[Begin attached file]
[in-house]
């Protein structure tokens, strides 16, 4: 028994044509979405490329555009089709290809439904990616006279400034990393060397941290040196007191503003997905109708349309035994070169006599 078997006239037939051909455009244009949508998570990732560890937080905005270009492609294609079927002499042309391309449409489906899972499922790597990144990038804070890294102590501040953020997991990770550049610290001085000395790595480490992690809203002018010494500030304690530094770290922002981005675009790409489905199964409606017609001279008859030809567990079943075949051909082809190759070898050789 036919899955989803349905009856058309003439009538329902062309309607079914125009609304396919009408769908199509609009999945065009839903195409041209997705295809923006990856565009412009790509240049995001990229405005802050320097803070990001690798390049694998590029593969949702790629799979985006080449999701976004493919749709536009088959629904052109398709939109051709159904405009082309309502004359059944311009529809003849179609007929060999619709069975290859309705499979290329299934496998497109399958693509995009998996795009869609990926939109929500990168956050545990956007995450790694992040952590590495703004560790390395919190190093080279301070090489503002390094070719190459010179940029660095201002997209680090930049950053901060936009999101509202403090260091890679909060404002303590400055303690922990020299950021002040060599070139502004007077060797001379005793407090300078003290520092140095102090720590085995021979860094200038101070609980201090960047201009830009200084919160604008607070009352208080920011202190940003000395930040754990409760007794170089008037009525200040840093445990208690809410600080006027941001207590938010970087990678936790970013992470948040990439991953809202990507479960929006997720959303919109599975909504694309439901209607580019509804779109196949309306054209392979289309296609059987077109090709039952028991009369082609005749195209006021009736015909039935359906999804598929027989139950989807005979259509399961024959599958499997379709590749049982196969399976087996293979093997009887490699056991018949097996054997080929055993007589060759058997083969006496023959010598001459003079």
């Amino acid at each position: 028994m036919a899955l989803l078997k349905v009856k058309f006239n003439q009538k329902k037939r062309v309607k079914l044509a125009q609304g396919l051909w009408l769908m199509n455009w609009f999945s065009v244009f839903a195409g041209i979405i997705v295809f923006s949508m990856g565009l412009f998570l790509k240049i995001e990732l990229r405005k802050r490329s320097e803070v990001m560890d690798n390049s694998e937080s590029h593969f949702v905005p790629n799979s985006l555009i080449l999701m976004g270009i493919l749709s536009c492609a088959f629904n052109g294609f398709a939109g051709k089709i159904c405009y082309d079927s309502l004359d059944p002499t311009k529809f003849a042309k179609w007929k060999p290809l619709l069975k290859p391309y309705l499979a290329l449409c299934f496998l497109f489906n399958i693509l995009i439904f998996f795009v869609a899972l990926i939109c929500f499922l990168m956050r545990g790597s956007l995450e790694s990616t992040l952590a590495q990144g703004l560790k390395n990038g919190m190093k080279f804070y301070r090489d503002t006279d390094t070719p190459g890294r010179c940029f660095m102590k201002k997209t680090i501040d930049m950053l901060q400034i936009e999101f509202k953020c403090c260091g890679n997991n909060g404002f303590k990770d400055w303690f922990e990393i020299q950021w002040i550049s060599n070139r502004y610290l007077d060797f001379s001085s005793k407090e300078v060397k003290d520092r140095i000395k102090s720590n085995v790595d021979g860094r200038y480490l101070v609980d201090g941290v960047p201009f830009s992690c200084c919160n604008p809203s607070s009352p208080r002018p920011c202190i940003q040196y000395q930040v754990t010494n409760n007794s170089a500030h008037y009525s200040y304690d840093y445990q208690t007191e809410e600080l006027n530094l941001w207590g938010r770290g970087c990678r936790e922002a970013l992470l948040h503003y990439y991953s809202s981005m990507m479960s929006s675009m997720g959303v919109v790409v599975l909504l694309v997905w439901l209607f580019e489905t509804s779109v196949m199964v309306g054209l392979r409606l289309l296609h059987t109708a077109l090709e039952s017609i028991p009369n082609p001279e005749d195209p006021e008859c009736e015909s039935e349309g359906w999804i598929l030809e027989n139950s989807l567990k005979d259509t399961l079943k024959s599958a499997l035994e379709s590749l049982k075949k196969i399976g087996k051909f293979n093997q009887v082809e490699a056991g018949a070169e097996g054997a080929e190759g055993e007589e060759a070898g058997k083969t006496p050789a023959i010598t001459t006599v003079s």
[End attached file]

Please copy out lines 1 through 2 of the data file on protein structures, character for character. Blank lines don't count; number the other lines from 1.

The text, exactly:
[in-house]
């Protein structure tokens, strides 16, 4: 028994044509979405490329555009089709290809439904990616006279400034990393060397941290040196007191503003997905109708349309035994070169006599 078997006239037939051909455009244009949508998570990732560890937080905005270009492609294609079927002499042309391309449409489906899972499922790597990144990038804070890294102590501040953020997991990770550049610290001085000395790595480490992690809203002018010494500030304690530094770290922002981005675009790409489905199964409606017609001279008859030809567990079943075949051909082809190759070898050789 036919899955989803349905009856058309003439009538329902062309309607079914125009609304396919009408769908199509609009999945065009839903195409041209997705295809923006990856565009412009790509240049995001990229405005802050320097803070990001690798390049694998590029593969949702790629799979985006080449999701976004493919749709536009088959629904052109398709939109051709159904405009082309309502004359059944311009529809003849179609007929060999619709069975290859309705499979290329299934496998497109399958693509995009998996795009869609990926939109929500990168956050545990956007995450790694992040952590590495703004560790390395919190190093080279301070090489503002390094070719190459010179940029660095201002997209680090930049950053901060936009999101509202403090260091890679909060404002303590400055303690922990020299950021002040060599070139502004007077060797001379005793407090300078003290520092140095102090720590085995021979860094200038101070609980201090960047201009830009200084919160604008607070009352208080920011202190940003000395930040754990409760007794170089008037009525200040840093445990208690809410600080006027941001207590938010970087990678936790970013992470948040990439991953809202990507479960929006997720959303919109599975909504694309439901209607580019509804779109196949309306054209392979289309296609059987077109090709039952028991009369082609005749195209006021009736015909039935359906999804598929027989139950989807005979259509399961024959599958499997379709590749049982196969399976087996293979093997009887490699056991018949097996054997080929055993007589060759058997083969006496023959010598001459003079």